45 Dr G.D. Shanks in 'The Rise and Fall of mefloquine in South East Asia' published in 1994 in Military Medicine (Ref 17) observed that drug development (of mefloquine) was 'compromised by rapid biological

response from the cited parasite'.. and ...by 'military concerns'.


46 January1995 UK Civil Aviation Authority (CAA) statement: 'Mefloquine’s side effects profile is significant...This drug is not recommended as a prophylactic.' (Ref 18).


47 Has the Committee ascertained why the French Army refused to accept or prescribe mefloquine?


48 Is the Ministry of Defence aware of the above evidence trail? If not why not?


3.4 Doctors early warning letters


49 I refer the Committee to the referenced list of doctors mefloquine adverse effects reports in the

literature as mefloquine was being launched and UK licensed. These describe repeated neuropsychiatric events (mainly) after prophylactic dose mefloquine. They are a vital element of precusor evidence to mefloquine safety events. I provide some examples thus:


50 1987 Dr Bernard, La Presse Medicale 1987; 16:1654-55


51 1989 Drs Patchen, Campbell and Williams New England Journal of Medicine 1989; 321:1415-16;


52 1989, Dr Rouviex Annals of Internal Medicine; 1989; 110:577-578


53 1989 Dr Bjorkman Lancet 1989; 2:865


54 1990 Dr Folkerts  Neverenarzt 1991; 635.


55 1990 Dr Ajana Semaine de Hopitaux 1990 ; 66; 17; 918.


56 1990 Dr Roder Therapie 1990:46; 5,


57 1990/92 Dr Gascon Medicina Clinica 1990:95:7 & Medicina Clincia: 1993:101:13.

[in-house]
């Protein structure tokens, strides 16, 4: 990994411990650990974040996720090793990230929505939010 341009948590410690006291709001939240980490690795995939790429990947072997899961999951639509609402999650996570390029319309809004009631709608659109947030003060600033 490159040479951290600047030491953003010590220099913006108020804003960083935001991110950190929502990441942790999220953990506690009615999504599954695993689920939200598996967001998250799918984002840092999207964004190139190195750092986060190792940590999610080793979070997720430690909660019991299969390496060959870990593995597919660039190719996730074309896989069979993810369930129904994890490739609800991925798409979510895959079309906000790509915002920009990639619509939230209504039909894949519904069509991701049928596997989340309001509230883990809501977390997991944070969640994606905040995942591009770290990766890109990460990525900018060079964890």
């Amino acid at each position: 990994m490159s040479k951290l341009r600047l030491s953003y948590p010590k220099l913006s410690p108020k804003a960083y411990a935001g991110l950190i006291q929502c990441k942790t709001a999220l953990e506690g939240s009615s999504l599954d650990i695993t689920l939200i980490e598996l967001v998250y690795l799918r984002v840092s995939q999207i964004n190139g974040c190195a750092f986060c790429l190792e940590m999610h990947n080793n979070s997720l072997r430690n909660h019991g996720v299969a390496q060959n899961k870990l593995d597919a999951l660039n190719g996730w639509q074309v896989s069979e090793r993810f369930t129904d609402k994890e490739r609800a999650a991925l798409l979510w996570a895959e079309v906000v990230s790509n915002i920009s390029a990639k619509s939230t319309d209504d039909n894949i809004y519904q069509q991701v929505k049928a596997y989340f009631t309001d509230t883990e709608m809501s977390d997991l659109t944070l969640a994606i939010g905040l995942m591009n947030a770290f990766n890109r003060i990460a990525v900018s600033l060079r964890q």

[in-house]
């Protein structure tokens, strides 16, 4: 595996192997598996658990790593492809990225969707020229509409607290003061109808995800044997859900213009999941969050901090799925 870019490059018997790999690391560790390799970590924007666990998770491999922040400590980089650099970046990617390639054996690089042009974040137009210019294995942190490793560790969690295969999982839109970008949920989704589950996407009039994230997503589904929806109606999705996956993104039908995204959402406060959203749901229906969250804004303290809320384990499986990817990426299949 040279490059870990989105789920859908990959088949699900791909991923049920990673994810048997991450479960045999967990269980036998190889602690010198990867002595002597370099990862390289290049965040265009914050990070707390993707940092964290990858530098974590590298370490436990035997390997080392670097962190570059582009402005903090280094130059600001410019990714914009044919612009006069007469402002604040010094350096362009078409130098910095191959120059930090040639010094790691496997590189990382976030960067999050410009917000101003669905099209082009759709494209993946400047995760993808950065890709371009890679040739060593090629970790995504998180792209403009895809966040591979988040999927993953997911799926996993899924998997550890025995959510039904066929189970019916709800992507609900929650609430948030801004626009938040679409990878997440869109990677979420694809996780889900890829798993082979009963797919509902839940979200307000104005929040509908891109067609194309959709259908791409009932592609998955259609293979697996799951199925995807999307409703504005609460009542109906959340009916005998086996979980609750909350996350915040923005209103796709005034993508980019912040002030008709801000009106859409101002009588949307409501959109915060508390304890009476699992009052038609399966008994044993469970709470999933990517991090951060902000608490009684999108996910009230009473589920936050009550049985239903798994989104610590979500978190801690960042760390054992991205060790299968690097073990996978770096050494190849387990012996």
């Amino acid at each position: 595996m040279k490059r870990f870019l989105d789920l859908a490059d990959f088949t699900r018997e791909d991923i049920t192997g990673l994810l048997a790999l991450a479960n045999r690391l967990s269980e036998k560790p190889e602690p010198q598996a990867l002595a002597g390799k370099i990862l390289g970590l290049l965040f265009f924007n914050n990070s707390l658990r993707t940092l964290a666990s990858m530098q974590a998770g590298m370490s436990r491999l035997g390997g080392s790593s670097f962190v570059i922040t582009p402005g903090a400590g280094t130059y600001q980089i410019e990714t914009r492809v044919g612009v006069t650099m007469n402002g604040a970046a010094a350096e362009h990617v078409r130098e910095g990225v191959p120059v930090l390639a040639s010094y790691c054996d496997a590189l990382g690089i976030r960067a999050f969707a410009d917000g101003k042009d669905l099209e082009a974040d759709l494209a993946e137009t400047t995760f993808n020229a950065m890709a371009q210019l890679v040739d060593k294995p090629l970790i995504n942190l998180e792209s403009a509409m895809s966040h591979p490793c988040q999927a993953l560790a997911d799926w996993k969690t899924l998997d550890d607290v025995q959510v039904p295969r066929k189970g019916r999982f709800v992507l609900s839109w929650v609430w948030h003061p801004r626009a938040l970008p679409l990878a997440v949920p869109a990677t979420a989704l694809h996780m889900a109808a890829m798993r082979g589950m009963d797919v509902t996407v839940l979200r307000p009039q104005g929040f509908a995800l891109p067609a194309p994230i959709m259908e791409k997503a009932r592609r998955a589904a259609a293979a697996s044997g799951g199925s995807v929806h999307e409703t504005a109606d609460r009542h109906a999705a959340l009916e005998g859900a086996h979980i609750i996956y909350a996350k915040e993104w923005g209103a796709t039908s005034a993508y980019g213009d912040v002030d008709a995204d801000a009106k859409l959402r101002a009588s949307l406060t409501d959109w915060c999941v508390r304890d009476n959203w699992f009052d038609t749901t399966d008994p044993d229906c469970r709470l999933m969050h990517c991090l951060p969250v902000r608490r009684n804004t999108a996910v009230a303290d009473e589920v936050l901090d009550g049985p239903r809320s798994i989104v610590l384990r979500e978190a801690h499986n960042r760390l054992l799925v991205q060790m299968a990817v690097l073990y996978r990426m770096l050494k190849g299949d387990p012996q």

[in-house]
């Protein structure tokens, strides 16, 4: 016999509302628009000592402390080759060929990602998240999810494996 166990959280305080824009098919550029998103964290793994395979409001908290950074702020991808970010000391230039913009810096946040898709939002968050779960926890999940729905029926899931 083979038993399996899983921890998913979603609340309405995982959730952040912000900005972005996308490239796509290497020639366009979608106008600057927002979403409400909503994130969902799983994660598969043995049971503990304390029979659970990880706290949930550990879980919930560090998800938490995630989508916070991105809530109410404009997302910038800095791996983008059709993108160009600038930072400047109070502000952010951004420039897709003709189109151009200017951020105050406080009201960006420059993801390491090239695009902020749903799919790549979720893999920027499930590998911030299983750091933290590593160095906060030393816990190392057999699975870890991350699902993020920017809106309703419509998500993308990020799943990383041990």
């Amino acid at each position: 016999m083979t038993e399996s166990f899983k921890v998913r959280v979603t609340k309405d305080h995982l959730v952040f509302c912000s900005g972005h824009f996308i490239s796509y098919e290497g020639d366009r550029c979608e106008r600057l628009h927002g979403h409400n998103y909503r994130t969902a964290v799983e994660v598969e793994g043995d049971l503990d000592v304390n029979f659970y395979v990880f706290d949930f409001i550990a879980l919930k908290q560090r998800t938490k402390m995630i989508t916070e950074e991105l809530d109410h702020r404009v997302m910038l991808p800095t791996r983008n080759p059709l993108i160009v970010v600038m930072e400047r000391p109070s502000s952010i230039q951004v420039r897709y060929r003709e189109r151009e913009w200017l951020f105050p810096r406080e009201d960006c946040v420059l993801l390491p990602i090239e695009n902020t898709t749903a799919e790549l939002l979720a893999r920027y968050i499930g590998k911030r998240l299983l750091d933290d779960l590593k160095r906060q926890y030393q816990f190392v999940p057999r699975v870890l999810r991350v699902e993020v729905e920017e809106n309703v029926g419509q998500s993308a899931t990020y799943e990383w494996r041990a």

58 1993 Dr M. Buke; Lancet 6 June 1993; 341 (8860): 1605-6.


3.5 Further WHO concerns 1991

59 I refer the Committee to the publicly unpublished internal, WHO/MAL91/1063 of 1991 and its views  that: 'Mefloquine side effects reports were a cause for concern' and that the WH )should examine all available reports in more detail and develop a surveillance system to obtain further information notably to determine the frequency of neuropsychiatric reactions.(Ref 19).


60 I further refer the Committee to the 1983 WHO Scientific Group on the Chemotherapy of Malaria under the title 'Advances in malaria chemotherapy: (Internal) Report of a WHO scientific group

(Ref 20) which categorically states that mefloquine is distributed in tissue compartments and that neuropsychiatric adverse effects need to be investigated.


61 I submit that the Committee may wish to ask, as these classified neuropsychiatric symptoms were identified prior to 1984, and as officially cited in 1989 by WHO/MAL/89/1054 of 1989, and WHO/MAL/98/1063, in 1991, were known, how did the Roche's Steffen study suddenly 'find' that the drug was tolerable and 'serious' reactions were 1 in 10,000?